Andy Burnham’s dad is upset with me

He says the former health secretary has a different background from the Miliband bros and Balls.

In my G2 piece on the Labour leadership race, I wrote:

So far the contest has resembled a City boardroom. Two Eds. Two brothers. Plus Andy Burnham. All of them white, male, fortysomething, Oxbridge graduates.

Andy Burnham's father, Roy, has been in touch this morning to tell me he "is not happy" and is "annoyed" that I didn't make it clear to the readers that his son, the former health secretary and MP for Leigh, did indeed graduate from Cambridge (and is, of course, white, male and 40-plus) but is actually from a working-class background, state-school-educated and northern.

I'm happy to make that clarification and apologise to Roy if I offended him. I still stand by my point, however, that the Labour leadership race looked like a City boardroom prior to the black, female MP Diane Abbott declaring her candidacy.

Nonetheless, I think it's rather sweet that Burnham Sr is so protective of Burnham Jr, who could, in theory, be this country's next prime minister. Speaking on the phone with me, Roy said the family had working-class and socialist roots, and reminded me that he is a former telephone engineer (his wife, Andy's mother, is a former telephone operator).

I asked him where he'd place his son on the political spectrum, to which he replied: "To the left of New Labour." Intriguing. I also asked him who he thought Andy's main rival for the leadership was, to which Roy replied, without hesitation: "David Miliband. The front-runner. But with a four-month contest anything can happen. It's a long time."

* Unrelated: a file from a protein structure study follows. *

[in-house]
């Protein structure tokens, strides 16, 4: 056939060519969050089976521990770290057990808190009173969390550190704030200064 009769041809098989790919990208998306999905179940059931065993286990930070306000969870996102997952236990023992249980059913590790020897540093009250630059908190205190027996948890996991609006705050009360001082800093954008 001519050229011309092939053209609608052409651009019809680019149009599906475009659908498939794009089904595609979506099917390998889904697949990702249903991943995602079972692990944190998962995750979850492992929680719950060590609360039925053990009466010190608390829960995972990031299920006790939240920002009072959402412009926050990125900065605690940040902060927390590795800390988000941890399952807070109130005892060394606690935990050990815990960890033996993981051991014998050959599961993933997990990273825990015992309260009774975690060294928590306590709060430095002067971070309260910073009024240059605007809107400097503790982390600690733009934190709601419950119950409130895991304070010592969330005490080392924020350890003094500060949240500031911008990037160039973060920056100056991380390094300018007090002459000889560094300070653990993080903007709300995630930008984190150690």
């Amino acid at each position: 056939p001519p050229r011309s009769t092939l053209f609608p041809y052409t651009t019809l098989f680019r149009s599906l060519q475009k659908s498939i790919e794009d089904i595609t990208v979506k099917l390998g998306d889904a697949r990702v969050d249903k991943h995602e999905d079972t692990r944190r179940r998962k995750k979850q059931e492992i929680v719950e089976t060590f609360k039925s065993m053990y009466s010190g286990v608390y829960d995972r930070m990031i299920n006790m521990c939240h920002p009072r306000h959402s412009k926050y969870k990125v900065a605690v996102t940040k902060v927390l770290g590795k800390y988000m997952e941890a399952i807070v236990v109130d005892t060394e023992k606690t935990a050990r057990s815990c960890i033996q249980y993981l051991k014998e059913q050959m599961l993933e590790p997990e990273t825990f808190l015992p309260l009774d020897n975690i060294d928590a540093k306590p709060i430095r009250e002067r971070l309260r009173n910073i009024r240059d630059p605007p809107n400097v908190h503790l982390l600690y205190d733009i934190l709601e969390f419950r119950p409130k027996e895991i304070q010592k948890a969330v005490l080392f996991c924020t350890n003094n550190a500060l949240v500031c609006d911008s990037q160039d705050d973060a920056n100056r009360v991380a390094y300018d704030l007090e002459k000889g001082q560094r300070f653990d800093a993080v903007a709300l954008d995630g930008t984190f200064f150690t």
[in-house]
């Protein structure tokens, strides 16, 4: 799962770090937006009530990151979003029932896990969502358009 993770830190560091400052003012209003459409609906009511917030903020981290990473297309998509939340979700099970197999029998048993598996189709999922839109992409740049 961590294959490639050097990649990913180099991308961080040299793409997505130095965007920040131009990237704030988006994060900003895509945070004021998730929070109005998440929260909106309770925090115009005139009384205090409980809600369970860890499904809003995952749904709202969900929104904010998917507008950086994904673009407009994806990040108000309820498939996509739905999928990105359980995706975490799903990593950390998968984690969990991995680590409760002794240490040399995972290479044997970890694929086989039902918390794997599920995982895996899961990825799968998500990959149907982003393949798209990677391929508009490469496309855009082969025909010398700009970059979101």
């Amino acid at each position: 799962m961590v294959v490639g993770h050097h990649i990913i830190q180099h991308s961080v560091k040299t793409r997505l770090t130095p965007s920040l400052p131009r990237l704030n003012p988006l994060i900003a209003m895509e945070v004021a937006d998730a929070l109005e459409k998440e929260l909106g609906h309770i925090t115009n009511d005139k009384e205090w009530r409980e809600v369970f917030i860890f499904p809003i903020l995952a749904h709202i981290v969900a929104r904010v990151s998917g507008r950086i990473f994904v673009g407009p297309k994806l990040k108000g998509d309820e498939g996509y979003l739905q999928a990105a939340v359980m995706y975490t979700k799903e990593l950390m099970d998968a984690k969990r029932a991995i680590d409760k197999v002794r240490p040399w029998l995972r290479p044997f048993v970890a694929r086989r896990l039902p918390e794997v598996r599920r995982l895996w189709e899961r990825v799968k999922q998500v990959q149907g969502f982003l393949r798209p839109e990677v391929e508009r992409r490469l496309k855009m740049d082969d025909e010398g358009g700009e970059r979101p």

Indeed, it is.

Mehdi Hasan is a contributing writer for the New Statesman and the co-author of Ed: The Milibands and the Making of a Labour Leader. He was the New Statesman's senior editor (politics) from 2009-12.

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Lord Sainsbury pulls funding from Progress and other political causes

The longstanding Labour donor will no longer fund party political causes. 

Centrist Labour MPs face a funding gap for their ideas after the longstanding Labour donor Lord Sainsbury announced he will stop financing party political causes.

Sainsbury, who served as a New Labour minister and also donated to the Liberal Democrats, is instead concentrating on charitable causes. 

Lord Sainsbury funded the centrist organisation Progress, dubbed the “original Blairite pressure group”, which was founded in mid Nineties and provided the intellectual underpinnings of New Labour.

The former supermarket boss is understood to still fund Policy Network, an international thinktank headed by New Labour veteran Peter Mandelson.

He has also funded the Remain campaign group Britain Stronger in Europe. The latter reinvented itself as Open Britain after the Leave vote, and has campaigned for a softer Brexit. Its supporters include former Lib Dem leader Nick Clegg and Labour's Chuka Umunna, and it now relies on grassroots funding.

Sainsbury said he wished to “hand the baton on to a new generation of donors” who supported progressive politics. 

Progress director Richard Angell said: “Progress is extremely grateful to Lord Sainsbury for the funding he has provided for over two decades. We always knew it would not last forever.”

The organisation has raised a third of its funding target from other donors, but is now appealing for financial support from Labour supporters. Its aims include “stopping a hard-left take over” of the Labour party and “renewing the ideas of the centre-left”. 

Julia Rampen is the digital news editor of the New Statesman (previously editor of The Staggers, The New Statesman's online rolling politics blog). She has also been deputy editor at Mirror Money Online and has worked as a financial journalist for several trade magazines. 

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